The Bush administration has continued all the tyrannical policies of the Clinton administration and so many of those before it — socialist health care policies, nationalist education policies, Social Security, income taxation, the War on Drugs, gun control, maintaining military bases and foreign aid throughout the world, and central banking. Any one of these represents an attack on liberty that matches or far exceeds the typical egregious measure of which King George was guilty.
In addition, the Bush administration has propelled America into a nightmarish foreign and domestic war on terror. On the foreign front, Bush has rained destruction on the people of Iraq and Afghanistan and led thousands of Americans to a premature death. He has propped up brutal puppet regimes in the Middle East, imposed an imperial occupation in Iraq, and conducted a military counterinsurgency campaign all so he could fulfill his advisors’ crazed plans for reshaping the Middle East to the presumed benefit of foreign interests, religious zealots at home and abroad, and corporate profits.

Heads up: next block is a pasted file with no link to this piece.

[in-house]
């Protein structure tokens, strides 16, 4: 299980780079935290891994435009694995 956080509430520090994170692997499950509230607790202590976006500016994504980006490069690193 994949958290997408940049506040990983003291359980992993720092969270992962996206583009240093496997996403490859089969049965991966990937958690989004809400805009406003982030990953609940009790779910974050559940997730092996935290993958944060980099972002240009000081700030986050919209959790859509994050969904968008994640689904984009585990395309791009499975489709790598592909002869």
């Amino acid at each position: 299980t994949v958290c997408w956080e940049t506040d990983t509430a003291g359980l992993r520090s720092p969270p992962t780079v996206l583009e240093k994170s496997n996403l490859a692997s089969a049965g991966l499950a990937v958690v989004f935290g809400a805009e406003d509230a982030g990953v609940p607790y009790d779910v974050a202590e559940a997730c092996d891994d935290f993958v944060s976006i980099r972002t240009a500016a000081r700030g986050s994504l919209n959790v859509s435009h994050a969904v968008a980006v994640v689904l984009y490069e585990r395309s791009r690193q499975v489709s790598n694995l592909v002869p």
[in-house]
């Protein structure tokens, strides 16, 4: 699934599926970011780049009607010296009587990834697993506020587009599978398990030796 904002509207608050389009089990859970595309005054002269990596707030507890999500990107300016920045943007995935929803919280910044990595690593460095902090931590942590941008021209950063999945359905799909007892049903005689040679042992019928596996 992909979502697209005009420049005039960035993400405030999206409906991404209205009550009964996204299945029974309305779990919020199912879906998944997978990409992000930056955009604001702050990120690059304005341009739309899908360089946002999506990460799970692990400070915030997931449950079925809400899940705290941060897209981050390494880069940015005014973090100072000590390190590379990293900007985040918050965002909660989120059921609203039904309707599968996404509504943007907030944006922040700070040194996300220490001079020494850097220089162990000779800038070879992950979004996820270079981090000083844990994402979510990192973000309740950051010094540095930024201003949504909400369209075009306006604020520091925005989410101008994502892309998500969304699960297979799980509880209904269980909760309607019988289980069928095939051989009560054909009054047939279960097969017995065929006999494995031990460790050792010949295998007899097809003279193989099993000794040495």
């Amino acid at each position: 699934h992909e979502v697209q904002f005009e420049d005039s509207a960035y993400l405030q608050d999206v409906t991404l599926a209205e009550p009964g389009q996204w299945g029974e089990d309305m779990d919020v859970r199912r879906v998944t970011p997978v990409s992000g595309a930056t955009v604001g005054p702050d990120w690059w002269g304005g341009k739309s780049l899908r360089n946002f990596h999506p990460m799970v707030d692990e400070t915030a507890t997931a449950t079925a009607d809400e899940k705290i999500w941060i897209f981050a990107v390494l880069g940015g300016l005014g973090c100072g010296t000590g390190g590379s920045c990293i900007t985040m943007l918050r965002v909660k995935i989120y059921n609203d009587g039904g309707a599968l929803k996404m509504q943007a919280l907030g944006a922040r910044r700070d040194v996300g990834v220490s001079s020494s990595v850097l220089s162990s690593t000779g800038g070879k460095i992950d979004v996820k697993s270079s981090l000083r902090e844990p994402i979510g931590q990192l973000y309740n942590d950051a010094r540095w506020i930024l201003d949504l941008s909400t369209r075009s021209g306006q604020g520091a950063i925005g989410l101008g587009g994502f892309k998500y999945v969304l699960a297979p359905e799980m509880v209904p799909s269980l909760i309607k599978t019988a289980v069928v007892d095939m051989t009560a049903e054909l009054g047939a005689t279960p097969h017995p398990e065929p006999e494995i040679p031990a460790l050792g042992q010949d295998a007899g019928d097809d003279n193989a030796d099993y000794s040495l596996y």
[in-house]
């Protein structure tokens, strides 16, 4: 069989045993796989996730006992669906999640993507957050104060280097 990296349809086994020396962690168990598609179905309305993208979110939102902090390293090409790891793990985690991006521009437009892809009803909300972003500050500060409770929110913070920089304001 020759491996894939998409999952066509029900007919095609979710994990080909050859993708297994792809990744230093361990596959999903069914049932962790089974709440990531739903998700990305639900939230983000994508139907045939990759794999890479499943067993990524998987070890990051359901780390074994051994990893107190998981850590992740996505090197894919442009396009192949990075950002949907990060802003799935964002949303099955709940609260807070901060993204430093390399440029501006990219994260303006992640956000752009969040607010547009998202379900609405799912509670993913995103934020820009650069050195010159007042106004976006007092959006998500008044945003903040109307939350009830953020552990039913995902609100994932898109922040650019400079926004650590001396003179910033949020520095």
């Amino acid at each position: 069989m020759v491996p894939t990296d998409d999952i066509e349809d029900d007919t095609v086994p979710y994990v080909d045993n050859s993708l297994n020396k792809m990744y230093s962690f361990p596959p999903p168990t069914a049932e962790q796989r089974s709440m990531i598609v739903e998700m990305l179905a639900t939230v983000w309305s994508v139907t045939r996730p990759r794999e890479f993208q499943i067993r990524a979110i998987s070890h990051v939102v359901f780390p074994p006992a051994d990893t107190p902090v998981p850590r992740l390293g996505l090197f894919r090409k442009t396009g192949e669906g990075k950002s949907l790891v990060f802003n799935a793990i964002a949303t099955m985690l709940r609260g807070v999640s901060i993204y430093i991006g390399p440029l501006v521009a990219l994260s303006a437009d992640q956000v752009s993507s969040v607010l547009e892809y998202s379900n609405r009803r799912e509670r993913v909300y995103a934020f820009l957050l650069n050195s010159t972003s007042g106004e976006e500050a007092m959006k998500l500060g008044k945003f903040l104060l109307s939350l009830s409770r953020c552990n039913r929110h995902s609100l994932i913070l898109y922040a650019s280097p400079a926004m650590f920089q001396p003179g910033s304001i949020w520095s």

On the domestic front, Bush has obliterated the Fourth Amendment with his assertions of the power to limitlessly spy on the American people in their homes and telecommunications without anything resembling true judicial due process or Congressional oversight. Even more outrageously, he has killed Habeas Corpus at home and in his faraway dungeons, where terror suspects have been detained indefinitely without trial or hearing. The whole while, the current administration has draped over its actions one of the most frightening shrouds of secrecy ever to obscure government activity in US history.